Rungs, Splats, and Rockers
Make the parts that need to be driest—the rungs—first. Split them from a block of straight-grained wood that is as long as the longest rung—about fifteen inches on my chair. Woven-seat chairs use two kinds of rungs: the regular round ones and the four odd ones that frame the seat weaving. These four seat rungs are wing shaped in crosssection to enable them to support you without breaking. When you have split out the blanks for all these rungs, rough them down with a drawknife to about 20 percent larger than their finished size (5/8 inch in diameter on my chair) and put them aside to dry. The final shaping and smoothing can be done only when you're sure that the shrinkage of these pieces is complete.
When the rungs are put away, begin splitting out the back splats. The splats on my chair are about 12 1/2 inches long and 1/4 inch thick; I rive them out of green wood, just as I would roof shingles. Most woods for chairs, like oak and walnut, want to split radially rather than tangentially: that is, across the growth rings, like the spokes of a wheel, rather than with the rings. The best way to find out how the wood you are working with will split is, again, to experiment. You should try to divide the wood exactly in half each time. Don't try to split a piece into thirds, because you must put the same bending stress on both halves of the piece being split. If one of the halves is thinner and is bent more than the other, the fibers on that half will be stressed and weakened more than those on the other and the split will run out that way. You can control the direction of the split to some extent by putting extra stress on the thick side by bending it more than usual.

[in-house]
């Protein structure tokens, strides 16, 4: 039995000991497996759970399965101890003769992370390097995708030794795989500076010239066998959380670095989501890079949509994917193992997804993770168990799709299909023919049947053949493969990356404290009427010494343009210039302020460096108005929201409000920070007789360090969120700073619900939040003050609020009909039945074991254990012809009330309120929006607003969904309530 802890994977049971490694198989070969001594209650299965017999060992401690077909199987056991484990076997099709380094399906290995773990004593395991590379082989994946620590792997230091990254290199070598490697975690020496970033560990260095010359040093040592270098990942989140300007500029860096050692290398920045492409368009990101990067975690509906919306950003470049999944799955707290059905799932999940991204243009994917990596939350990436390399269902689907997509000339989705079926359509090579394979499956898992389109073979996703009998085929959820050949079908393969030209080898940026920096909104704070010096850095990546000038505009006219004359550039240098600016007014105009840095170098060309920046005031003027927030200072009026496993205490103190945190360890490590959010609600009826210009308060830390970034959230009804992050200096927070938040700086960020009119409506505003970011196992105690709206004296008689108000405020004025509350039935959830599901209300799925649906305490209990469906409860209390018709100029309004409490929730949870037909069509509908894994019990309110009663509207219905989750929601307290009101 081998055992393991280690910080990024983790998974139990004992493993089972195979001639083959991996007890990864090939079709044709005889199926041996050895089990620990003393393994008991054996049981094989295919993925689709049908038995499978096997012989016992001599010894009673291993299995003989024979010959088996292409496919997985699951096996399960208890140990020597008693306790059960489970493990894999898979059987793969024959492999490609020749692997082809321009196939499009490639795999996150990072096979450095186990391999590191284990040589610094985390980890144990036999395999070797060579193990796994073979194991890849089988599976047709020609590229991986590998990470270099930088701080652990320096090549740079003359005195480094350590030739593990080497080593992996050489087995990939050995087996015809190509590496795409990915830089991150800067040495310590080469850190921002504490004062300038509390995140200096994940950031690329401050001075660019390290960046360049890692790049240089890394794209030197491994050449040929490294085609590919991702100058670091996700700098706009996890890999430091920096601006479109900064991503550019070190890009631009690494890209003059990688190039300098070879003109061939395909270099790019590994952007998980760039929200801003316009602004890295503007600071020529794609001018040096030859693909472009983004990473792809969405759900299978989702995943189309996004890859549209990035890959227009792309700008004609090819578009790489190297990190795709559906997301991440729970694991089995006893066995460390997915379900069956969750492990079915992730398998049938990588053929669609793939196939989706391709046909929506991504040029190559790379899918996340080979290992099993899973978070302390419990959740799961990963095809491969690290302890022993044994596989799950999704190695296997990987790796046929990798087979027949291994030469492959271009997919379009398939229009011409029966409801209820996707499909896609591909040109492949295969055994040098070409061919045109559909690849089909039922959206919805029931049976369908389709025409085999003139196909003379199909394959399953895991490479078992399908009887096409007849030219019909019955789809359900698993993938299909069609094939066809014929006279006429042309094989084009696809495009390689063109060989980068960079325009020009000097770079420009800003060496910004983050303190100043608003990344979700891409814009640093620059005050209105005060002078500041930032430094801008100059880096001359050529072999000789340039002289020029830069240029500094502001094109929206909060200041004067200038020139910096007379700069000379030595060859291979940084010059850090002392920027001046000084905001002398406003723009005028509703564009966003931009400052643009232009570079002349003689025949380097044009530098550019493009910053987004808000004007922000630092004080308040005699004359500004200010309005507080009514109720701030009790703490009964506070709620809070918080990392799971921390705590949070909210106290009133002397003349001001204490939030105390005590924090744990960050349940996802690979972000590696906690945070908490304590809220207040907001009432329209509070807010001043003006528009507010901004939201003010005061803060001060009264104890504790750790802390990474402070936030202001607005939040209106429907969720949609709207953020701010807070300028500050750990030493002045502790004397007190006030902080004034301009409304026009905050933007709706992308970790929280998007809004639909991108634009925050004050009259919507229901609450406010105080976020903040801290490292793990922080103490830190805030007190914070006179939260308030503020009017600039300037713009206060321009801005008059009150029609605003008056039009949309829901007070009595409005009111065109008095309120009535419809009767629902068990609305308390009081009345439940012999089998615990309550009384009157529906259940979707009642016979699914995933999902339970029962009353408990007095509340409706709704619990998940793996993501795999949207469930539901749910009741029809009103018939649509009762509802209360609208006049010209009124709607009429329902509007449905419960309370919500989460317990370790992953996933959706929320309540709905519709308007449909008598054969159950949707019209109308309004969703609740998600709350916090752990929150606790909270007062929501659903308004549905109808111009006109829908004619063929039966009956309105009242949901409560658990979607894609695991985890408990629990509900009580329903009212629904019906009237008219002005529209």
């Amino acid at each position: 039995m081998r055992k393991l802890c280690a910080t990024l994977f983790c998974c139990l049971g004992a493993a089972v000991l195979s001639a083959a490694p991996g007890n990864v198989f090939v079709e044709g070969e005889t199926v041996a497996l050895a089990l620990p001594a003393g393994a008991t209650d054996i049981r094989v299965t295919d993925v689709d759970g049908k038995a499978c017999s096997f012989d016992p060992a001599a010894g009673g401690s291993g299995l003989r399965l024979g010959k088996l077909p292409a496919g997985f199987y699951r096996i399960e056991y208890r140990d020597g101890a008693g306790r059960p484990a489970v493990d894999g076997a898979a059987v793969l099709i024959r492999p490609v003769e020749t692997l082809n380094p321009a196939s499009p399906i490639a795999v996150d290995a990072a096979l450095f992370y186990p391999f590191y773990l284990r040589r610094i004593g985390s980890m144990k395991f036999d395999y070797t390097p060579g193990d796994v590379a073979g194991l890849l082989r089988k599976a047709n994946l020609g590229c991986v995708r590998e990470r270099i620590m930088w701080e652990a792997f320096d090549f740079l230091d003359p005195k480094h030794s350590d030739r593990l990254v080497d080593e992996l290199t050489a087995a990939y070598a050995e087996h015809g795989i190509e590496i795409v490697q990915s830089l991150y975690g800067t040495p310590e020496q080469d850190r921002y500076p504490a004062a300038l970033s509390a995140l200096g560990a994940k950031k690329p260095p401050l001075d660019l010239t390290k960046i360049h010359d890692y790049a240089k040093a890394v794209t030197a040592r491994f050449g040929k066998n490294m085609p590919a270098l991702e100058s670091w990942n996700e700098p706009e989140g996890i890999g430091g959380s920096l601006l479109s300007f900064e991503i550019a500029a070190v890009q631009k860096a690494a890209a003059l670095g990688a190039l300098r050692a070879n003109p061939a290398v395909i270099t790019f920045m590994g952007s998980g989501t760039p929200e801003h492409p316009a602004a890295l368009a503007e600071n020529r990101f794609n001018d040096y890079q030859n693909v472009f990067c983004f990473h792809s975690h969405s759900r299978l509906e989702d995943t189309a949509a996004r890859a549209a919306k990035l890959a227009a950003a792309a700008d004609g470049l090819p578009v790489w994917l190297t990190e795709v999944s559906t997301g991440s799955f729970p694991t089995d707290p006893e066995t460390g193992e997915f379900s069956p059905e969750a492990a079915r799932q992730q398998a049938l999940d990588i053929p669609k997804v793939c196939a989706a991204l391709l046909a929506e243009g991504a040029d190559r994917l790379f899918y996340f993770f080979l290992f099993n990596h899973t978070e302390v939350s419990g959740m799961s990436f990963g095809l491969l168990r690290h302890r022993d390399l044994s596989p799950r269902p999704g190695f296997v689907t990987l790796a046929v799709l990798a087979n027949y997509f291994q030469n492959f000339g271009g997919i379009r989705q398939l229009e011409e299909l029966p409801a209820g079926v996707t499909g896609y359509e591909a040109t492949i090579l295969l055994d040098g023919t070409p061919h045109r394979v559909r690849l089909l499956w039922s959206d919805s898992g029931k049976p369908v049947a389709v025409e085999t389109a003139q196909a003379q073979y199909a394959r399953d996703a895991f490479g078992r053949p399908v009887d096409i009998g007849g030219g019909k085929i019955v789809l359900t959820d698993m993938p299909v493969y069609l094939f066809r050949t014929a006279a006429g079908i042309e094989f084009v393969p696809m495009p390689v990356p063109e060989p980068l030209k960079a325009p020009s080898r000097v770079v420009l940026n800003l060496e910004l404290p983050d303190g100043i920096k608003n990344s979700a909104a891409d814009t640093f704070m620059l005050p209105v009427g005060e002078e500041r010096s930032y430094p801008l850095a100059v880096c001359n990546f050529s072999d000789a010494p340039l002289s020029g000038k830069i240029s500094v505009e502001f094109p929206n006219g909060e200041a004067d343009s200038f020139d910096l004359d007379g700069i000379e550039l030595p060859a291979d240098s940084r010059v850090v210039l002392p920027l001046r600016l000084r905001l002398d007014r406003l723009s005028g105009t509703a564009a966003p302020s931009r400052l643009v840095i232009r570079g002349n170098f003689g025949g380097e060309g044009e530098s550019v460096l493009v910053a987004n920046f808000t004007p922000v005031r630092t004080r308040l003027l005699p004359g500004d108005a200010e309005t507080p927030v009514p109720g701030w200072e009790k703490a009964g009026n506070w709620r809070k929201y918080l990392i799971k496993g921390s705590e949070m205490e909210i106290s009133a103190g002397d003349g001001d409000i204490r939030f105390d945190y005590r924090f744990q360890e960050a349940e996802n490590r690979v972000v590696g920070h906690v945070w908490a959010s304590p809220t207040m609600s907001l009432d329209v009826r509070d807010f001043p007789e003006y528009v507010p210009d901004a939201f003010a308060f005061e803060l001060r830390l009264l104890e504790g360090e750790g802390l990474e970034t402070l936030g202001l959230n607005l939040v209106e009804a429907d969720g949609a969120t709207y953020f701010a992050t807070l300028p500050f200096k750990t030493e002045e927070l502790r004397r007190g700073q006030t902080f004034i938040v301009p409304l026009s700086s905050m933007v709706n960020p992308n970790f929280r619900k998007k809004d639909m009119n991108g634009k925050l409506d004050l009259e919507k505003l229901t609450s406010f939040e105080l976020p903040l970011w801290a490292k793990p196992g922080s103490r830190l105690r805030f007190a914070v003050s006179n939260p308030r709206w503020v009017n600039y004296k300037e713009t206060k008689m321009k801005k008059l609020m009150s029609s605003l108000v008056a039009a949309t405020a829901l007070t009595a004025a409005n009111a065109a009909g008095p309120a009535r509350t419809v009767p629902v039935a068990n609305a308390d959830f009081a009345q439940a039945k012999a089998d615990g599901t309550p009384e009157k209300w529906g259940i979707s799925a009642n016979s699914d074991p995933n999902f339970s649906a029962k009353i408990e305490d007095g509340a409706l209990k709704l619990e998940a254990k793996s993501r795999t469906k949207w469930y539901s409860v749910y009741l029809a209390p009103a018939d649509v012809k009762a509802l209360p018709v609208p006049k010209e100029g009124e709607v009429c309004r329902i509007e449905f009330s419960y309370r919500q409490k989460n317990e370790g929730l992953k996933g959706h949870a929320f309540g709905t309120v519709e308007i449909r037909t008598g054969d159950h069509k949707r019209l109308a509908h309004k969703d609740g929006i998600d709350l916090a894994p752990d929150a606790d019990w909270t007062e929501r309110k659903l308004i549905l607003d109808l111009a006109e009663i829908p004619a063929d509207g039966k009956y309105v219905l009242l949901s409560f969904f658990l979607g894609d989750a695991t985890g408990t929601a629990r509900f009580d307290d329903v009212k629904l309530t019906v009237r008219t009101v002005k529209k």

The splats for the back must be curved. Take the riven-out splats and shave them thin and smooth so that they will bend evenly. If they are still green, you can bend them as they are and they will hold the set. Drier stock will need to be steamed for about an hour. Bend the splats by weaving them between three poles, as you used to do with popsicle sticks. Pieces this thin will be set in a few days, but a week is best.
If your chair is to have rockers, rive the pieces for them out of the same straight stock used for the splats. As long as the wood is split out and not sawed, the rockers can be as thin as 3/8 inch and still be plenty strong; however, rockers that thin may be hard on rugs. Trace the pattern of one of the rockers of your copy chair onto the blanks. The outside, or convex, curve is easily cut to the line with the axe; the inside, however, will need a single saw or axe cut to the bottom of the curve so that a split started at one end won't run out through the rocker at the other end. Cut down from the ends into the middle of the rocker with a double-beveled hand axe to within 1/8 inch of the line. When both are roughed out, clamp them together and shave them as one with the spokeshave. Put them away to dry.
"A Practical Guide to Traditional Woodcraft" By Roy Underhill
© 2012 The University of North Carolina Press